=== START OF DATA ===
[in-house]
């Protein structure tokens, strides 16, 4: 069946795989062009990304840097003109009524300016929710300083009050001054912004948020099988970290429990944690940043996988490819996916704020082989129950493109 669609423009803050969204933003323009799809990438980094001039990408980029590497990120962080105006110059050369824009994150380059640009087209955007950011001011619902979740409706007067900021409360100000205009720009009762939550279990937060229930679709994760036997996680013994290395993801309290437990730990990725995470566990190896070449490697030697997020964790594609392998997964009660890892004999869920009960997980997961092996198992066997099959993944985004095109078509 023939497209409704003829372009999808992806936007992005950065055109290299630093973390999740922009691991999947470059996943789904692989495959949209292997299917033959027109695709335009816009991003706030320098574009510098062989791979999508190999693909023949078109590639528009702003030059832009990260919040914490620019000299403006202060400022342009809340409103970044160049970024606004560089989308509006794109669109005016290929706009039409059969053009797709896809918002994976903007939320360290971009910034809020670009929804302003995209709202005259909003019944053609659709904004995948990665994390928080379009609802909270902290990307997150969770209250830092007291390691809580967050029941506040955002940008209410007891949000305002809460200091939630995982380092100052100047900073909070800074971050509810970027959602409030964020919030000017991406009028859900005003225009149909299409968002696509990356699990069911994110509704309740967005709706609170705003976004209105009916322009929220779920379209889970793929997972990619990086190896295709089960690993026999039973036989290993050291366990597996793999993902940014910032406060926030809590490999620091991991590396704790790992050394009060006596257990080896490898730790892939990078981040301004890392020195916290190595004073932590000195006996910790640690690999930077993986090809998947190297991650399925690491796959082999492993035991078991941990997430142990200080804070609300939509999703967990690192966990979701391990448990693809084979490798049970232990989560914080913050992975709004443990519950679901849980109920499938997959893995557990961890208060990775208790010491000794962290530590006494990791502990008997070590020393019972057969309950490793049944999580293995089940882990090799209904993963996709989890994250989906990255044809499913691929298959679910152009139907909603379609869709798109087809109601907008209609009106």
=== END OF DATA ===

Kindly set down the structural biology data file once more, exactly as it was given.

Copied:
[in-house]
């Protein structure tokens, strides 16, 4: 069946795989062009990304840097003109009524300016929710300083009050001054912004948020099988970290429990944690940043996988490819996916704020082989129950493109 669609423009803050969204933003323009799809990438980094001039990408980029590497990120962080105006110059050369824009994150380059640009087209955007950011001011619902979740409706007067900021409360100000205009720009009762939550279990937060229930679709994760036997996680013994290395993801309290437990730990990725995470566990190896070449490697030697997020964790594609392998997964009660890892004999869920009960997980997961092996198992066997099959993944985004095109078509 023939497209409704003829372009999808992806936007992005950065055109290299630093973390999740922009691991999947470059996943789904692989495959949209292997299917033959027109695709335009816009991003706030320098574009510098062989791979999508190999693909023949078109590639528009702003030059832009990260919040914490620019000299403006202060400022342009809340409103970044160049970024606004560089989308509006794109669109005016290929706009039409059969053009797709896809918002994976903007939320360290971009910034809020670009929804302003995209709202005259909003019944053609659709904004995948990665994390928080379009609802909270902290990307997150969770209250830092007291390691809580967050029941506040955002940008209410007891949000305002809460200091939630995982380092100052100047900073909070800074971050509810970027959602409030964020919030000017991406009028859900005003225009149909299409968002696509990356699990069911994110509704309740967005709706609170705003976004209105009916322009929220779920379209889970793929997972990619990086190896295709089960690993026999039973036989290993050291366990597996793999993902940014910032406060926030809590490999620091991991590396704790790992050394009060006596257990080896490898730790892939990078981040301004890392020195916290190595004073932590000195006996910790640690690999930077993986090809998947190297991650399925690491796959082999492993035991078991941990997430142990200080804070609300939509999703967990690192966990979701391990448990693809084979490798049970232990989560914080913050992975709004443990519950679901849980109920499938997959893995557990961890208060990775208790010491000794962290530590006494990791502990008997070590020393019972057969309950490793049944999580293995089940882990090799209904993963996709989890994250989906990255044809499913691929298959679910152009139907909603379609869709798109087809109601907008209609009106």